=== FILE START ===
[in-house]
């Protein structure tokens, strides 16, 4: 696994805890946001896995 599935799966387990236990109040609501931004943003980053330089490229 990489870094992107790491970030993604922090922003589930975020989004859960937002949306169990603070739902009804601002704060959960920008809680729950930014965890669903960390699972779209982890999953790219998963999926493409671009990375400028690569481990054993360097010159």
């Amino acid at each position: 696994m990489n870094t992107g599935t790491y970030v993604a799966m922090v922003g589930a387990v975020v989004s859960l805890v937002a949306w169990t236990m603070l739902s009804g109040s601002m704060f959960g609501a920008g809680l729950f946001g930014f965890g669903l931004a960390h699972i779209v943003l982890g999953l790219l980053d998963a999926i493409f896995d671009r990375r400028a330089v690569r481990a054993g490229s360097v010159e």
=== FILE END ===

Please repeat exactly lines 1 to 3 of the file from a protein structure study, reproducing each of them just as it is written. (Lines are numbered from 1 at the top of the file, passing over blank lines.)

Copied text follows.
[in-house]
């Protein structure tokens, strides 16, 4: 696994805890946001896995 599935799966387990236990109040609501931004943003980053330089490229 990489870094992107790491970030993604922090922003589930975020989004859960937002949306169990603070739902009804601002704060959960920008809680729950930014965890669903960390699972779209982890999953790219998963999926493409671009990375400028690569481990054993360097010159």
């Amino acid at each position: 696994m990489n870094t992107g599935t790491y970030v993604a799966m922090v922003g589930a387990v975020v989004s859960l805890v937002a949306w169990t236990m603070l739902s009804g109040s601002m704060f959960g609501a920008g809680l729950f946001g930014f965890g669903l931004a960390h699972i779209v943003l982890g999953l790219l980053d998963a999926i493409f896995d671009r990375r400028a330089v690569r481990a054993g490229s360097v010159e």